High summer, indeed. Here we are in the longest days of the year, and apparently they aim to be the hottest, as well. Yesterday hit 105°, and currently it is 85° inside. The house is gloomy with our passive cooling measures blinds and windows shut this morning, after the night spent wide open. It’s been four days of 100+ though and things are not getting so cool overnight as one might wish.
We’ve been sleeping in the tent in the back yard the last few nights, enjoying crystal-clear skies and cool breezes. We’ve been meaning to test-sleep the tent in preparation for some overnight bike trips, and this finally got us to do it. It’s not a new tent, but we are needing to think about what it needs to make it bike-friendly, as we’ve only car-camped with it.
We’ve been so focused on eat local month for the last while, y’all are probably wondering if we ate our chickens! Well, we didn’t. The girls are growing up, as you can see here. And they are hot too you can see their little beaks hanging open as they pant in the heat. The one on the left is pretty much ready to lay. She has starting “assuming the position” when Patrick approaches to pick her up. This involves crouching low and sticking her butt up in the air. When he touches her back she sets there for a second and then moves on. I was mentioning this to someone at the co-op the other day and he said a friend’s rooster had once mounted his leg, flapping about for a few moments and leaving a bit of sticky residue. Chicken sex doesn’t take too long, I gather.
The hen who is closest to laying has a lovely comb and wattles, displaying a nice, healthy red. She’s also showing the most green iridescence in her feathers. The other two are bigger than her, but not as mature, with just the beginings of bright red showing up on their smaller wattles. They are about four months now.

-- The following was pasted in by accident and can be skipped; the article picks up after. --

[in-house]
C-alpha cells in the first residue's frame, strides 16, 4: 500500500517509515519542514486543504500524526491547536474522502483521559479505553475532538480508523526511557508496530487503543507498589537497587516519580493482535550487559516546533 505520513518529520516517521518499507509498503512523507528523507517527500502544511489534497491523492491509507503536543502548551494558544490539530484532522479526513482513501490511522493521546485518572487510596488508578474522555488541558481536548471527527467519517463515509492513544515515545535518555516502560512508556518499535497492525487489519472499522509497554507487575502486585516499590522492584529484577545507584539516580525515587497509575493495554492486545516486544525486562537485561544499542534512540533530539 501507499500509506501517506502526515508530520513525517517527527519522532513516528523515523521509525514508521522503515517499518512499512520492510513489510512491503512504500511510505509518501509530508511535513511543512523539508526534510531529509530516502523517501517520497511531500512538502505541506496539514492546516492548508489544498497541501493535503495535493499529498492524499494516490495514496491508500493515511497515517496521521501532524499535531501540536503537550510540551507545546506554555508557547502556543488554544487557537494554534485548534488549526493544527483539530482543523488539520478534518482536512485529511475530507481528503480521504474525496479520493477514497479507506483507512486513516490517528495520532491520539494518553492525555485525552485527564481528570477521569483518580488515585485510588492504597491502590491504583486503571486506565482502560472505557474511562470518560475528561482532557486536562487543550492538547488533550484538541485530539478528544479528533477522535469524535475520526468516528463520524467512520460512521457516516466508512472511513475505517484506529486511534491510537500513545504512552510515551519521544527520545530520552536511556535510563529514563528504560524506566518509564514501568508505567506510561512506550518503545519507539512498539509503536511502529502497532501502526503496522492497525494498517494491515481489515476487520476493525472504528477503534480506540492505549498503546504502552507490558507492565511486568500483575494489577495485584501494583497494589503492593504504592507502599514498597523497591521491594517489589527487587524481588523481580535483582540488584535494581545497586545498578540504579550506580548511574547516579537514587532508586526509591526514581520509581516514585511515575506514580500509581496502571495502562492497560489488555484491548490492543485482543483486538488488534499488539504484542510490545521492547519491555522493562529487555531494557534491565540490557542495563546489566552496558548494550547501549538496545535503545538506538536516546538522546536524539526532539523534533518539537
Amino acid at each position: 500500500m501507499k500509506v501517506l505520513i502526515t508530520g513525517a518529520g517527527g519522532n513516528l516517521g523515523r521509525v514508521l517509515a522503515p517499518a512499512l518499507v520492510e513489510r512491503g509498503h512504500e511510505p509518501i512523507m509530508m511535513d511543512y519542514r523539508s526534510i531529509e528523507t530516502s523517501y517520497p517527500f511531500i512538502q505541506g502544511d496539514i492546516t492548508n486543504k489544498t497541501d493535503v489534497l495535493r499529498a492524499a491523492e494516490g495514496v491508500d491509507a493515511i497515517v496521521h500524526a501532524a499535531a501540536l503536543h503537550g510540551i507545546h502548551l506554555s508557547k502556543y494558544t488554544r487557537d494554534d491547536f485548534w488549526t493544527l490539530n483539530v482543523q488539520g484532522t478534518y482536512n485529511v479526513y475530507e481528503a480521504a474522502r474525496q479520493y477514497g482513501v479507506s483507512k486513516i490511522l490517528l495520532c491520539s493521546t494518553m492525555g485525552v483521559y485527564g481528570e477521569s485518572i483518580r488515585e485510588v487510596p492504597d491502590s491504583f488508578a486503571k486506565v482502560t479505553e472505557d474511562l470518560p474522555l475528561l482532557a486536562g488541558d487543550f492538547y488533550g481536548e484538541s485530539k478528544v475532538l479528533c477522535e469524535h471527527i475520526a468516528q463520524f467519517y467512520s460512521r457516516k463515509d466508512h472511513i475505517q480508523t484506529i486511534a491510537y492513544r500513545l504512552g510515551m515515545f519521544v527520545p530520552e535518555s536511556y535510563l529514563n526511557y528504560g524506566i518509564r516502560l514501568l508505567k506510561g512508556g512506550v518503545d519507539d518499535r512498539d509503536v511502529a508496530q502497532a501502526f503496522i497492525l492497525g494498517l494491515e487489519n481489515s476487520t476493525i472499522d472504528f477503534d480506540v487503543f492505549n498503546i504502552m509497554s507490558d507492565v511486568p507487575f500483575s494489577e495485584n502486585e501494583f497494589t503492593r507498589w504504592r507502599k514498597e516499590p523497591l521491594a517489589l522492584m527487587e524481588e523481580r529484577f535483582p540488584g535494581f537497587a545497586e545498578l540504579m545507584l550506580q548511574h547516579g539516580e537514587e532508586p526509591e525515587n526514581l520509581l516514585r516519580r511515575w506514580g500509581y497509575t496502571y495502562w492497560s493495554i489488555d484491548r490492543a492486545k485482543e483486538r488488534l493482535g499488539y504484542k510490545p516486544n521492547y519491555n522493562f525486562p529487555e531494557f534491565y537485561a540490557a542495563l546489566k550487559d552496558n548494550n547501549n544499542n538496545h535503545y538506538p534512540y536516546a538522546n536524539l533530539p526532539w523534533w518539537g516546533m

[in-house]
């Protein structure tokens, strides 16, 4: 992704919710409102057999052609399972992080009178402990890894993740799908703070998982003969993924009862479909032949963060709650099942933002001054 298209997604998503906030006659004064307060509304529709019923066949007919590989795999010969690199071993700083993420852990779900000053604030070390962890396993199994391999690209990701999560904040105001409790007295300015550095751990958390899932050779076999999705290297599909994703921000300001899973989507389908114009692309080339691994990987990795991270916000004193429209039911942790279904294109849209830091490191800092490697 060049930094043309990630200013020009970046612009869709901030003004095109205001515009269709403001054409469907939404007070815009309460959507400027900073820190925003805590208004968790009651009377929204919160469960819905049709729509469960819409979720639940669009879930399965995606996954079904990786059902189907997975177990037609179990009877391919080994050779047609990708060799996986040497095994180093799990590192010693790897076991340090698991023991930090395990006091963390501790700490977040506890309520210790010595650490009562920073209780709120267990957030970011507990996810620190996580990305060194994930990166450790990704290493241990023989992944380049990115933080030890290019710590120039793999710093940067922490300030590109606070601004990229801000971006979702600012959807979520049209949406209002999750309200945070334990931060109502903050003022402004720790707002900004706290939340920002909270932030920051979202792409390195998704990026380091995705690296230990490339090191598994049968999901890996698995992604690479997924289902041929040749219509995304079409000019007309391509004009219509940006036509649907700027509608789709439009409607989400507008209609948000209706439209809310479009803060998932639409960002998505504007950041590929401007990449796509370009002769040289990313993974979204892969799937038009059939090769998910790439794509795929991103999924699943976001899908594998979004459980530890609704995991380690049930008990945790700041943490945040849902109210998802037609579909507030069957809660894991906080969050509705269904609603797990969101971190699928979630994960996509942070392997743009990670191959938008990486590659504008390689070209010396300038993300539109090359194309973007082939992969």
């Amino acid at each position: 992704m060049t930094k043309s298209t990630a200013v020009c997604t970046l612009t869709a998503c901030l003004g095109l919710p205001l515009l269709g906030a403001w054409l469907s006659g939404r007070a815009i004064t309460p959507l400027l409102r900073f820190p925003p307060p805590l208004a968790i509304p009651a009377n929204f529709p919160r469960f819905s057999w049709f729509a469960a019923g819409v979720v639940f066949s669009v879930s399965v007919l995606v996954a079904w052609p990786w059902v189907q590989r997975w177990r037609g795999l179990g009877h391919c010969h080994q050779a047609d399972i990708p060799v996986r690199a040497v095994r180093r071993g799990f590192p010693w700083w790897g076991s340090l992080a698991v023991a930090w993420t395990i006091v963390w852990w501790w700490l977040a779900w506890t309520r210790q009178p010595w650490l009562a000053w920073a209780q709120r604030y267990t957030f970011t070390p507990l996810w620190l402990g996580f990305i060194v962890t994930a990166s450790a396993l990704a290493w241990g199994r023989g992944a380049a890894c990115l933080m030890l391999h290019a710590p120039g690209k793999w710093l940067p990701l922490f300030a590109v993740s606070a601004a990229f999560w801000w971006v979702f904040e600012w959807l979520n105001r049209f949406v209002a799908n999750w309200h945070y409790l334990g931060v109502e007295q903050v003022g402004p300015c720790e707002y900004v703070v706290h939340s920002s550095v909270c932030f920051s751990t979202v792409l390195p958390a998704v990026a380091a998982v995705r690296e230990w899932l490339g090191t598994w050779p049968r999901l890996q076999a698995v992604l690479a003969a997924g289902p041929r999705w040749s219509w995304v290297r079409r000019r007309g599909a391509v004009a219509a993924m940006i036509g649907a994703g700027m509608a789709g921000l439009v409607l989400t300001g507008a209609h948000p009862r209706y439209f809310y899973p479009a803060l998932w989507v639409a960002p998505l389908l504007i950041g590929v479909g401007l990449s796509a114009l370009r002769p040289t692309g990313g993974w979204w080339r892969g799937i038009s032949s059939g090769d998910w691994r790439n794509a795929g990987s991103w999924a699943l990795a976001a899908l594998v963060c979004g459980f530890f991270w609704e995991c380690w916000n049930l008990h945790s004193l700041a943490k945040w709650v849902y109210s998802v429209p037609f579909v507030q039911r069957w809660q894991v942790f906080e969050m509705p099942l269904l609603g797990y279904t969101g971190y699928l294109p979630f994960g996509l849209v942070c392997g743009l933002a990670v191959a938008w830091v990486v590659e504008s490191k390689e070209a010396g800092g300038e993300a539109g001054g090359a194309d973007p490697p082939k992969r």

As they get older, the chickens get chattier, and are now greeting the day with some cackly clucking. This morning one of them almost sounded like she was laying but no egg. It’s pretty cute, whenever the girls hear us outside they start up a little conversation, hoping for some dandelion greens. Since we’ve been sleeping outside, as soon as we wake up and say something to each other the chickens start speaking up, asking to be released.
It looks like our hens are going to be on the Portland Tour de Coops, on July 29th. Yikes! We still haven’t placed the final fence-post for their yard, so the gate is being held closed by a rock. We’re hoping to get to that before the tour, though it probably involves getting a flexcar to pick up the 4×4, which is hard to convince ourselves to do. There is nothing worse than getting into a hot car in the summer. Ugh.
We went on a sustainability bike ride when we lived in Oakland that included a visit with an experienced backyard chicken raiser in Berkeley. At the time we were in our planning phase, reading and agonizing. Seeing someone else’s set-up was a great chance to see that people really were doing this crazy thing we had been thinking about. This tour is self-led you pick up a map of coops and then go visit during a set period of time during the afternoon. Hopefully we can encourage some fledgling city-chicken folks and take some time to go visit others in our ’hood.